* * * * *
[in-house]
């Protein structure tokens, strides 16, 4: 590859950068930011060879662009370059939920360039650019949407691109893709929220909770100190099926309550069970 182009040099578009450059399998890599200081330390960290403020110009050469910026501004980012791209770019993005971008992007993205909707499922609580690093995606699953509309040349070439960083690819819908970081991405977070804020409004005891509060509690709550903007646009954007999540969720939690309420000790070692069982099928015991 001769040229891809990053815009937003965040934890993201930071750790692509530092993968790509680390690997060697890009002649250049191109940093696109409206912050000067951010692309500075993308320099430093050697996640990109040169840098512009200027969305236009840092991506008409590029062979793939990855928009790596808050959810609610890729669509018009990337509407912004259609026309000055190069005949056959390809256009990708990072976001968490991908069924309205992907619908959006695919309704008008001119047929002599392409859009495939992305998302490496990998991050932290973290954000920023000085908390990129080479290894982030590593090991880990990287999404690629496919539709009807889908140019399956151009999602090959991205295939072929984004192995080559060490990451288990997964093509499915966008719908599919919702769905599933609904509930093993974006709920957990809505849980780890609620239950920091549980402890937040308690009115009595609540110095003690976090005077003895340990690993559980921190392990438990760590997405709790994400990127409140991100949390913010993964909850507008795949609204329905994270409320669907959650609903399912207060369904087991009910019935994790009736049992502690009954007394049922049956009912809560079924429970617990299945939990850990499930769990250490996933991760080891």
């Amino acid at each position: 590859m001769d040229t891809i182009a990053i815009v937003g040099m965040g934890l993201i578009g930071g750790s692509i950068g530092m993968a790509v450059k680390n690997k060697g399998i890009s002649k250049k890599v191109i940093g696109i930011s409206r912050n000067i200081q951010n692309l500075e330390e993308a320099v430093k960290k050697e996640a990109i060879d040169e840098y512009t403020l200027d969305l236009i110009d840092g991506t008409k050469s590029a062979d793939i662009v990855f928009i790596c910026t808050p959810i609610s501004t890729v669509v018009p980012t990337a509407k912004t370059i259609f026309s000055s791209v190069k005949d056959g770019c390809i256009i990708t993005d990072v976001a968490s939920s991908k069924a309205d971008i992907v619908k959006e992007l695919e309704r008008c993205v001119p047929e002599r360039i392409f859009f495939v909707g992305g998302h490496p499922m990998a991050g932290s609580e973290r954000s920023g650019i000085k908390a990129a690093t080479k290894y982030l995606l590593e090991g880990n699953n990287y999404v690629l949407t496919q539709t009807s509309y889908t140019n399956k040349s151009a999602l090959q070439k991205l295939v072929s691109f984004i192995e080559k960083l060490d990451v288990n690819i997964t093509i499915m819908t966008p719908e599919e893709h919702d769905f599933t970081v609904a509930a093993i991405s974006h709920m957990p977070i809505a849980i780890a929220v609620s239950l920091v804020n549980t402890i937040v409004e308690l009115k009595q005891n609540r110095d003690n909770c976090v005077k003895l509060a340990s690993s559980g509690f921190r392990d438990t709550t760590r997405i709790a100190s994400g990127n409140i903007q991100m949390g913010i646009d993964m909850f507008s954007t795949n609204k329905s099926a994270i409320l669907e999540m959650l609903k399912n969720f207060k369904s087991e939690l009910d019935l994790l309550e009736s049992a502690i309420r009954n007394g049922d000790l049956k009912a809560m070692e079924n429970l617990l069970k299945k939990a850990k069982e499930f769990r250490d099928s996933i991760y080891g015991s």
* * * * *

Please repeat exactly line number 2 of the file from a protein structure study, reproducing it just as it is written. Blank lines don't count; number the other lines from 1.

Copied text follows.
């Protein structure tokens, strides 16, 4: 590859950068930011060879662009370059939920360039650019949407691109893709929220909770100190099926309550069970 182009040099578009450059399998890599200081330390960290403020110009050469910026501004980012791209770019993005971008992007993205909707499922609580690093995606699953509309040349070439960083690819819908970081991405977070804020409004005891509060509690709550903007646009954007999540969720939690309420000790070692069982099928015991 001769040229891809990053815009937003965040934890993201930071750790692509530092993968790509680390690997060697890009002649250049191109940093696109409206912050000067951010692309500075993308320099430093050697996640990109040169840098512009200027969305236009840092991506008409590029062979793939990855928009790596808050959810609610890729669509018009990337509407912004259609026309000055190069005949056959390809256009990708990072976001968490991908069924309205992907619908959006695919309704008008001119047929002599392409859009495939992305998302490496990998991050932290973290954000920023000085908390990129080479290894982030590593090991880990990287999404690629496919539709009807889908140019399956151009999602090959991205295939072929984004192995080559060490990451288990997964093509499915966008719908599919919702769905599933609904509930093993974006709920957990809505849980780890609620239950920091549980402890937040308690009115009595609540110095003690976090005077003895340990690993559980921190392990438990760590997405709790994400990127409140991100949390913010993964909850507008795949609204329905994270409320669907959650609903399912207060369904087991009910019935994790009736049992502690009954007394049922049956009912809560079924429970617990299945939990850990499930769990250490996933991760080891």